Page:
The barriers to treatment are 1) Many people with these traits are simply unaware of what's up with them, and 2) There is still widespread belief, even in professional psychology , that no treatment is possible.

If you want to know more about pro social psychopathy, search for "James Fallon" on youtube.
posted by HiroProtagonist at 6:55 PM on May 18 [4 favorites]


figuring out what to call it is kind of a first step

Nope. Psychology has been only too happy to slap labels on poorly-understood conditions in the past, resulting in catch-all 'conditions' and 'diagnosis of exclusion'. Not too many years in the past all sorts of conditions would get chucked in the schizophrenia bin.

The first step is figuring out what a condition is.
posted by HiroProtagonist at 7:02 PM on May 18 [3 favorites]


We can call cancer, coronary artery disease (which almost killed me a few years ago), diabetes, hemophilia, and a thousand other things consistent names that make it clear what we are talking about despite the horror associated with them.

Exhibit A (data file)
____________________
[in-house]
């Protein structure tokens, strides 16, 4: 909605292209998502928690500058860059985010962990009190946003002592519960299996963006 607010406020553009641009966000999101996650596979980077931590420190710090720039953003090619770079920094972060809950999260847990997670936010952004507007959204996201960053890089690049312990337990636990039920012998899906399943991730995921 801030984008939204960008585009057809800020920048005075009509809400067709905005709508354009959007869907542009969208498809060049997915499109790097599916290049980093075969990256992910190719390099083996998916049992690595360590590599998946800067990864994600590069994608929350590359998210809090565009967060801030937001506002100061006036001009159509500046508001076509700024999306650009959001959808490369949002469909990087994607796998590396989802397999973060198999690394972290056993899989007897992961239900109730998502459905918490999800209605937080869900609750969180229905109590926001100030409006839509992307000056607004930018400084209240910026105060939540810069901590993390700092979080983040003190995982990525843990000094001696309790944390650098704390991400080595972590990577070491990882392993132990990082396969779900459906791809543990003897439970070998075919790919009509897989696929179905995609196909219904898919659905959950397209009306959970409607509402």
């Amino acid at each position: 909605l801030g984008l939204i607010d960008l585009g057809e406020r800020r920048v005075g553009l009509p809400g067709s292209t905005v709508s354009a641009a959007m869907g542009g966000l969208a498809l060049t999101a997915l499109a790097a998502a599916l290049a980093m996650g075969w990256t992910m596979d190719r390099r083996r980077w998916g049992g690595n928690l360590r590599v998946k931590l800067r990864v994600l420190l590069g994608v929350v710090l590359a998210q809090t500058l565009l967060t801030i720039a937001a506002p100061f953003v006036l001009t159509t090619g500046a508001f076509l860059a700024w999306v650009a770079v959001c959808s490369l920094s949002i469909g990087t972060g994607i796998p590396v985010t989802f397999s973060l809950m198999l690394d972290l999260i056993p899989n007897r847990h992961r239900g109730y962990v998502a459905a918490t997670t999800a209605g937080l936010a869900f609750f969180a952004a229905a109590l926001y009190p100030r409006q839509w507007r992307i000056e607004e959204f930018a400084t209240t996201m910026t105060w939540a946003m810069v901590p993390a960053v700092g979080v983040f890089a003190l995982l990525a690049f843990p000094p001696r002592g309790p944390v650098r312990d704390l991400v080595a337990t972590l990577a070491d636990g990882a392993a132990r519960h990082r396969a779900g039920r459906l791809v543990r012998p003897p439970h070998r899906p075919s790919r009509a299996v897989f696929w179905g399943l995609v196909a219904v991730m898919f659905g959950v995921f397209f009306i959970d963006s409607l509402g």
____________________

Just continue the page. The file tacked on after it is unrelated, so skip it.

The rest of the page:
Please note that the common thread in all the diseases and conditions you list is that they're physical ailments of the body, not problems of the mind. Mental and psychological issues have been much more subject to the euphemism treadmill. We went from classifying people as "moron" vs "idiot" vs "cretin" to calling them "mentally retarded" to "developmentally/learning disabled", and terms will probably keep shifting.

Things that affect cognition and understanding are, societally, way way scarier and stigmatized — and less understood — than things that impair physical functioning.